Phosphate of Magnesia, Hydric magnesia phosphate. (MgHPO47H2O.) Trituration.
Clinical.-Catheterism. Chorea. Colic. Convulsions. Cough. Cracks. Cramps. Dentition. Dysmenorrhoea. Headache. Intercostal neuralgia. Locomotor ataxy. Membranous dysmenorrhoea. Meningitis. Menstruation, painful. Neuralgia. Rectum, prolapse of. School-headache. Sciatica. Stomach, cancer of. Sobbing, spasmodic. Tic-douloureux. Toothache. Vaginismus. Whooping-cough. Writer’s cramp.
Characteristics.-Mag. Phos. is one of the most important of SchÃ¼ssler’s original additions to the materia medica. It has had a very fine proving in the potencies, conducted by H. C. Allen (Med. Adv., xxxiii. 386-415), but I will first give SchÃ¼ssler’s own account: Phosphate of Magnesia is contained in-blood-corpuscles, muscles, brain, spinal marrow, nerves, teeth. Disturbance of its molecules results in-pains, cramps, paralysis. The pains are-shooting like lightning, or boring; often combined with or alternating with a sensation of constriction; at times wandering; > by warmth; > by pressure; < by light touch. It will cure: Headache, toothache, pains in limbs when of this kind; also cramps in stomach, pains in abdomen usually radiating from umbilical region, > by hot drinks, by bending double, by pressing on abdomen with the hand, sometimes accompanied with watery diarrhoea. Spasms of various kinds-of glottis, whooping-cough, lockjaw, cramps of calves, hiccough, tetanus, chorea, spasmodic retention of urine, &c. In caseous tuberculosis and lupus Mag. p. has a place. When the cells near the caseous masses are too weak to expel them, it is because they are deficient in Mag. p., and Mag. p. given medicinally will enable them to do it.-This sketch of SchÃ¼ssler’s is confirmed in every point by Allen’s proving, and by the clinical use of Mag. p. in the highest attenuations. Moreover, there is a very strong family resemblance between these features and those of Mag. c. and Mag. m. But it is only right to say that SchÃ¼ssler arrived at them by a way of his own, which shows that there are other means besides provings of finding the keynote symptoms of remedies. Allen adds to the above that the pains rapidly change place; that cramping is the most characteristic type of the Mag. p. pains. Dread of cold air; of uncovering; of touching the affected part; of moving; of cold washing. It is best adapted to: thin, emaciated persons of a highly nervous organisation, of dark complexion; to affections on the right side of the body; to complaints from standing in cold water; complaints of dentition; headaches of school children; professional neuroses (e.g., writer’s cramp); after-effect of catheterism. Nash says Mag. p. is in the first rank as a pain remedy, and it has all kinds of pain (though cramping pain is the most characteristic) except burning pain, and this distinguishes it from Ars., since both have > from heat. Allen’s proving brought out canker sores in mouth, sore lips, and cracked lips. A patient of mine who suffered intensely from cracks at the corners of the lips found nothing relieve so well as Mag. p., and it did it best in the ix strength. Higher were tried. Hering says it is suited to: Young and very strong persons; teething children. Allen says that though it is best adapted to emaciated persons, it acts promptly in stout, fleshy persons when well indicated. The attacks (of pain, &c.) are often attended with great prostration, and sometimes with profuse sweat. “Languid, tired, exhausted; unable to sit up.” Mag. p. is more often called for in men than Mag. c., but the indication, “worn-out women,” answers for both. The affections of Mag. p. are often periodic. I cured with Mag. p. 6x a very severe attack of chorea in a girl of six. The spasms were general, but they affected the speech to such an extent that she could not make herself intelligible. Rappaz, of Montevideo (quoted H. M., xxix. 178) cured with Mag. p. a young man of 17 of cerebral meningitis which began with violent pain and inflammation in left eye, with terrific pains in head and delirium and intense fever. He was at first treated allopathically, without success. When Rappaz first saw him he was hemiplegic, with frequent and alarming convulsions, crying out violently, involuntary passage of faeces and urine; dilated pupils, dropped jaw, escape of saliva, speech and comprehension difficult. Under Mag. p. 6x in water general improvement set in. Later the 12x was given, and in two months he was well. W. T. Ord cured Miss G., 48, of pain in back extending down right sciatic nerve and up spine, following influenza, with Mag. p. 3x, 5-gr. doses. The pains were shifting, > by rest, < at night. The parts were tender to pressure and numb. Pains sometimes tense in paroxysms, compelling her to cry out. Anxiety; depressed vitality. Skinner has cured with Mag. p. a case of prolapse of rectum with feeling as if rectum were torn, the symptoms being > by heat. The symptoms are < by: Motion; cold air; draught of air; cold wind; COLD WASHING; TOUCH; lying on the back stretched out; when eating. > By: HEAT; WARMTH; PRESSURE; BENDING DOUBLE (the italics and capitals are H. C. Allen’s). < Walking; especially in open air; abdominal pain compels walking about, which >.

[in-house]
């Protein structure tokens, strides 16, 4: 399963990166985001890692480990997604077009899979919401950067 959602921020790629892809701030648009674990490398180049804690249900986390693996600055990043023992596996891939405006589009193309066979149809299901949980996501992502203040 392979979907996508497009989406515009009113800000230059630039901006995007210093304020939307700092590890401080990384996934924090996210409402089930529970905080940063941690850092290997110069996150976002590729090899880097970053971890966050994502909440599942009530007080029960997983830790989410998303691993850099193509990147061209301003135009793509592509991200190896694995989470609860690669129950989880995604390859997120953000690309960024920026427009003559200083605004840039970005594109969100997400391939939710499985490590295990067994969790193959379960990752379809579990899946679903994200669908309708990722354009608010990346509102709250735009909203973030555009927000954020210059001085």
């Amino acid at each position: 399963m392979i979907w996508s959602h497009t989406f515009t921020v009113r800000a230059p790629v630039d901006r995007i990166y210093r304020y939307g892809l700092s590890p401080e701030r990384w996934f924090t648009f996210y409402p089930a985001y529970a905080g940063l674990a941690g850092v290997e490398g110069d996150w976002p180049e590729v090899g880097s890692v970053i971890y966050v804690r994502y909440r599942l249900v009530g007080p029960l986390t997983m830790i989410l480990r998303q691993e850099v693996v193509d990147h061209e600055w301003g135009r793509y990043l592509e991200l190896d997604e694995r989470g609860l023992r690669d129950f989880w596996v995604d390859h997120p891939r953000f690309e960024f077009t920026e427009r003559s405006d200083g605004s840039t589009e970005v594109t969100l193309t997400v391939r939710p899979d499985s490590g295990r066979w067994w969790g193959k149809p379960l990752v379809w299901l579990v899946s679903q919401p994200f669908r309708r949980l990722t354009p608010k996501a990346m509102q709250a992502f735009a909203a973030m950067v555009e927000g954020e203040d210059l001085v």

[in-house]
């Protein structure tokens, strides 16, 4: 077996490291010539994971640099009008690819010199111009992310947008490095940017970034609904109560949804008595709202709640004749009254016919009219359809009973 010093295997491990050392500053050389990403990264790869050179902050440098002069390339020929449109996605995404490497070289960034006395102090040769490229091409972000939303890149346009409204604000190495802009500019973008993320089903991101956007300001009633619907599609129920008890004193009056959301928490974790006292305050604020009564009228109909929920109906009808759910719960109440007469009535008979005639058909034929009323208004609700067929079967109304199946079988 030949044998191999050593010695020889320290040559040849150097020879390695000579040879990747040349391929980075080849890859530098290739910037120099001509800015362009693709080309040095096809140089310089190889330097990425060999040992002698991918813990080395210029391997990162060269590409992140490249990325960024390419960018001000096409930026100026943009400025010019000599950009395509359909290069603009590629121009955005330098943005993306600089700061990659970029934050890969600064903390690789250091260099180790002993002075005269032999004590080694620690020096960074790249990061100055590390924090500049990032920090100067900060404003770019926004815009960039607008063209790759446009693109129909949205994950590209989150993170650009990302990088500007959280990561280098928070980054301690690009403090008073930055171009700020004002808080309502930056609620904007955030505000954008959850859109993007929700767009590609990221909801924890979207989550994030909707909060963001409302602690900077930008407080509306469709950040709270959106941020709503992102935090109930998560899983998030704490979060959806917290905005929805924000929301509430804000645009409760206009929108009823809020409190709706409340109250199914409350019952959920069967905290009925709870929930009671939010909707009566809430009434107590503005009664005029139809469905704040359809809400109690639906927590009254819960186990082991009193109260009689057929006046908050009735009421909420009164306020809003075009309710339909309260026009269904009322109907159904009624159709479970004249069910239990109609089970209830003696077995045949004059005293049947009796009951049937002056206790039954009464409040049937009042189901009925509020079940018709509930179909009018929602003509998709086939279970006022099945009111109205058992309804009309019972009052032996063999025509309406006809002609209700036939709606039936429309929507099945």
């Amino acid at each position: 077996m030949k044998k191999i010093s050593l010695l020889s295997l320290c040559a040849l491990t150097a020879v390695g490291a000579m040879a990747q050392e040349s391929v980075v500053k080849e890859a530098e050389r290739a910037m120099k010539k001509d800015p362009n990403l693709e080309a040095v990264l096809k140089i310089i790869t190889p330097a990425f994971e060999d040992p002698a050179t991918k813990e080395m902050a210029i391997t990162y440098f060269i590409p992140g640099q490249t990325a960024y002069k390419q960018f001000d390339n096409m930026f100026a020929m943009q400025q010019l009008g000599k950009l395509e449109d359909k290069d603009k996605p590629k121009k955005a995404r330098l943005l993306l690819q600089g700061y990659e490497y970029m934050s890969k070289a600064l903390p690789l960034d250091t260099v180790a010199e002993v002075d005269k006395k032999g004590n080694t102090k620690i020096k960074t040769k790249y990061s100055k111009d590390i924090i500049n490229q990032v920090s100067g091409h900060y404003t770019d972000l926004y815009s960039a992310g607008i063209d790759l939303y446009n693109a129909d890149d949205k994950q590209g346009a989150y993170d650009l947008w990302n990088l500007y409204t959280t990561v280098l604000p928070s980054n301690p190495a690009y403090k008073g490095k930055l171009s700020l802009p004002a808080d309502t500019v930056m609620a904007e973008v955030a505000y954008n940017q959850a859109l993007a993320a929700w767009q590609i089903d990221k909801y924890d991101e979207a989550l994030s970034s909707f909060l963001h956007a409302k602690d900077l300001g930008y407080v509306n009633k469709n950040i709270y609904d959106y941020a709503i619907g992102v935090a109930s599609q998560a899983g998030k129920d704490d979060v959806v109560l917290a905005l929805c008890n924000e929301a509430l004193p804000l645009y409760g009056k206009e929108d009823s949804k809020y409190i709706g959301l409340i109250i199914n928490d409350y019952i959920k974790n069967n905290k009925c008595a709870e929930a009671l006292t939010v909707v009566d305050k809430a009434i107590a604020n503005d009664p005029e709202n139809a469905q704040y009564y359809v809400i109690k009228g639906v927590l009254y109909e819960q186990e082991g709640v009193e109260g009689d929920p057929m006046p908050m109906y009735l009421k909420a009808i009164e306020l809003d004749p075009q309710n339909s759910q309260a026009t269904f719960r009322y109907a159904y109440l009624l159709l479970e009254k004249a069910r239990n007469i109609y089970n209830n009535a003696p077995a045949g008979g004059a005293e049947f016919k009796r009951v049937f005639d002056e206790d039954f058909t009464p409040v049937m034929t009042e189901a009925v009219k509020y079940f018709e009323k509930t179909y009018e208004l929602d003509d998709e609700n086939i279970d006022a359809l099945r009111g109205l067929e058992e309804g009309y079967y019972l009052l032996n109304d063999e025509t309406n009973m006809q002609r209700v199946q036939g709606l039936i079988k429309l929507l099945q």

Relations.-Antidoted by: Bell., Gels., Lach. (cough). Compare: Cham. (vegetable analogue; but Cham. has < from heat). Shifting pains, Puls., Lac c. Neuralgia recurring violently every night, > warmth, Ars. Dysmenorrhoea, Caul., Act. r., Xanthox., Cact., Lil. t., Col. Colic > bending double, Col. > From hot drinks, Lyc. Meteorism, Lyc. Hydroa, cracks on lips, Nat. m. Headache from occiput to eye > warmth, Sil. Chemical relatives: Mag. c., Mag. m., Mag. s. Horizontal double vision, Gels. Neuralgia from standing in cold water, Calc. Spasms during dentition, Bell. (Bell. has fever, Mag. p. not). Dysmenia, Puls. (Puls. < by heat, Mag. p. >).
Causation.-Dentition. Cold winds. Cold bathing. Standing in cold water. Working with cold clay. Study. Catheterism.